Shabbat 1000 toasts success

The high-strung commotion that often fills Commons’ cavernous halls was replaced with a rare solemnity on Friday evening as more than 500 guests filed into the dining hall serenaded by Magevet, Yale’s coed Jewish a cappella group.

Commons played host to Shabbat 1000 — the product of four Jewish organizations working to collaborate, six months of planning and a vision conceived more than two years ago. This event, organized by the Yale Hillel, Chabad at Yale, the Chaplin’s Office and the Jewish Federation of New Haven, was an attempt to open this Jewish tradition to students of all faiths and to establish an annual event with the goal of attracting 1,000 guests.

The tables at Commons — usually strewn with half-read newspapers, fliers and laptops — were covered with white tablecloths and plates of challah, gefilte fish, hummus, salad and pasta.

“This is a phenomenal response — we have had over 500 people sign up for the event,” said Max Goldman, president of Chabad at Yale, as he watched small crowds gather outside the entrance to Commons.

When the dinner officially began, Rabbi Shua Rosenstein of Yale Chabad, who led the prayers, song and reflection, welcomed the crowd with a chorus of “Shabbat Shalom.”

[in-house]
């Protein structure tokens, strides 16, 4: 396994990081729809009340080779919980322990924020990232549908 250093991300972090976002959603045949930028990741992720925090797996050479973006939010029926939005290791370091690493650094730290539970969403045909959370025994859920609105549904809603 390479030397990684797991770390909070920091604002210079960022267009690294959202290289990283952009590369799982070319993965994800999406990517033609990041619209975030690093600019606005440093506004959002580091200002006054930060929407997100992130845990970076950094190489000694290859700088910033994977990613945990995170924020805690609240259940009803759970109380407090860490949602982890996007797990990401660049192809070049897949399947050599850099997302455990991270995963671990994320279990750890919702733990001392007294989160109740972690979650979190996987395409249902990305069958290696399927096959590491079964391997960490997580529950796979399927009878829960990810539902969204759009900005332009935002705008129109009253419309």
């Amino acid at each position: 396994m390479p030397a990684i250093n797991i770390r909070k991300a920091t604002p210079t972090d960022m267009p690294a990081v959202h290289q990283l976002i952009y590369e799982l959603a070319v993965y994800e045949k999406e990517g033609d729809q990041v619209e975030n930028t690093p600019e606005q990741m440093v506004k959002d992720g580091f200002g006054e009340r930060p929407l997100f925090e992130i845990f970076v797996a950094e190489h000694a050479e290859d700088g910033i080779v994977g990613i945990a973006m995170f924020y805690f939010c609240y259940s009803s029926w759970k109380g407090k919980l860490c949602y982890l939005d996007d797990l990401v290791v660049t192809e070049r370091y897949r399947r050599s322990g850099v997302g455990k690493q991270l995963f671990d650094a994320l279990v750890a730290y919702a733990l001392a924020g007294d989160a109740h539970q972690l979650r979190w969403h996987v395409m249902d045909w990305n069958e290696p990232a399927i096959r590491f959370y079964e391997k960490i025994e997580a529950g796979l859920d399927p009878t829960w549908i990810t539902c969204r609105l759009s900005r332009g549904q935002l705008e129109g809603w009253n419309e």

For the organizers of Shabbat 1000, the event served a dual purpose.

“We want to unite the Jewish community at Yale to celebrate our traditions in one place,” Rosenstein said. “But we also hope to use the event to educate everyone about the ideals, celebrations and traditions of the Jewish faith.”

Marjie Galler ’10, the co-organizer of Shabbat 1000, echoed: “This is truly a special movement to have — the event represents a very important part of culture and spirituality at Yale.”

Yet the road to planning Shabbat 1000 was not entirely smooth. It was a learning experience, Yale Hillel member Avi Kupfer ’10 explained, to coordinate the diverse interests of the four Jewish organizations who planned the event.

The 50 table leaders spent the last week organizing, Rabbi Lauren Holtzblatt of Yale Hillel added, and the eight-person board had already spent the last six months in preparation.

But after all the challah had risen and the wine glasses had been filled with grape juice, the hosts sat down and enjoyed the festivities. Rabbi Rosenstein called the evening a “great success,” and Kupfer said he was “extremely proud of the interest expressed by the Yale community.”

Edie Joseph ’12, one of the table leaders, said she convinced her entire entryway floor to attend Shabbat 1000.

“I thought it would be really great to get everyone to learn about Shabbat, because it is a big part of my experience here at Yale,” she said.

Her suitemate, Michelle Dyke ’12, said she “became very curious” after reading the event’s numerous promotional e-mails and hearing about it from Joseph.

“It is also really nice to be able to learn more about Jewish traditions while having dinner with my roommates,” she added while reaching out to sample gefilte fish for the first time. “I didn’t realize how deeply steeped in tradition this event was.”

For others, Shabbat 1000 was also simply a culinary indulgence: “I love challah,” said Serrena Iyer ’12, as she reached for another piece.

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